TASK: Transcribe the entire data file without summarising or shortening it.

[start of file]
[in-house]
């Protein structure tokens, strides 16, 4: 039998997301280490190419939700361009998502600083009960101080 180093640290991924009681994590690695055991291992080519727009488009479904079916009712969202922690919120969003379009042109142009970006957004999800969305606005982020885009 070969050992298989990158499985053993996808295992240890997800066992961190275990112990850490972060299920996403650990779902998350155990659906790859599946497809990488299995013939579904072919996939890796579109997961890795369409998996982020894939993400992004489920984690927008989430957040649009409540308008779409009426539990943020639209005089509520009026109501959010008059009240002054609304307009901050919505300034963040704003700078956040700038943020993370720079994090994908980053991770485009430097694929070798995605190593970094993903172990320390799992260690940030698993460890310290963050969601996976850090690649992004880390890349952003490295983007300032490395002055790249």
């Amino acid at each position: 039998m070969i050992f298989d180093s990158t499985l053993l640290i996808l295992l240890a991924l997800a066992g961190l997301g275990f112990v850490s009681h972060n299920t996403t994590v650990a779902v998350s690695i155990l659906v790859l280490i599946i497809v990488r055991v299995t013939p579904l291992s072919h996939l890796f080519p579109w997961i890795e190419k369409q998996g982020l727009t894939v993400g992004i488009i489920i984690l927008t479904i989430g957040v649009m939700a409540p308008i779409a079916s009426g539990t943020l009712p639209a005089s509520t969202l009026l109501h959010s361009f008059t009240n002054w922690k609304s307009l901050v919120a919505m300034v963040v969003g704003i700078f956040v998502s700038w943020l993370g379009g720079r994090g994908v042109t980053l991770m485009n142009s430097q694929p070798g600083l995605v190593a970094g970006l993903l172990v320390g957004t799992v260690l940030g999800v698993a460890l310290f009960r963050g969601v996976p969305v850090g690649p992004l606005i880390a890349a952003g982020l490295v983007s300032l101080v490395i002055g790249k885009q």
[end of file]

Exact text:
[in-house]
């Protein structure tokens, strides 16, 4: 039998997301280490190419939700361009998502600083009960101080 180093640290991924009681994590690695055991291992080519727009488009479904079916009712969202922690919120969003379009042109142009970006957004999800969305606005982020885009 070969050992298989990158499985053993996808295992240890997800066992961190275990112990850490972060299920996403650990779902998350155990659906790859599946497809990488299995013939579904072919996939890796579109997961890795369409998996982020894939993400992004489920984690927008989430957040649009409540308008779409009426539990943020639209005089509520009026109501959010008059009240002054609304307009901050919505300034963040704003700078956040700038943020993370720079994090994908980053991770485009430097694929070798995605190593970094993903172990320390799992260690940030698993460890310290963050969601996976850090690649992004880390890349952003490295983007300032490395002055790249």
């Amino acid at each position: 039998m070969i050992f298989d180093s990158t499985l053993l640290i996808l295992l240890a991924l997800a066992g961190l997301g275990f112990v850490s009681h972060n299920t996403t994590v650990a779902v998350s690695i155990l659906v790859l280490i599946i497809v990488r055991v299995t013939p579904l291992s072919h996939l890796f080519p579109w997961i890795e190419k369409q998996g982020l727009t894939v993400g992004i488009i489920i984690l927008t479904i989430g957040v649009m939700a409540p308008i779409a079916s009426g539990t943020l009712p639209a005089s509520t969202l009026l109501h959010s361009f008059t009240n002054w922690k609304s307009l901050v919120a919505m300034v963040v969003g704003i700078f956040v998502s700038w943020l993370g379009g720079r994090g994908v042109t980053l991770m485009n142009s430097q694929p070798g600083l995605v190593a970094g970006l993903l172990v320390g957004t799992v260690l940030g999800v698993a460890l310290f009960r963050g969601v996976p969305v850090g690649p992004l606005i880390a890349a952003g982020l490295v983007s300032l101080v490395i002055g790249k885009q």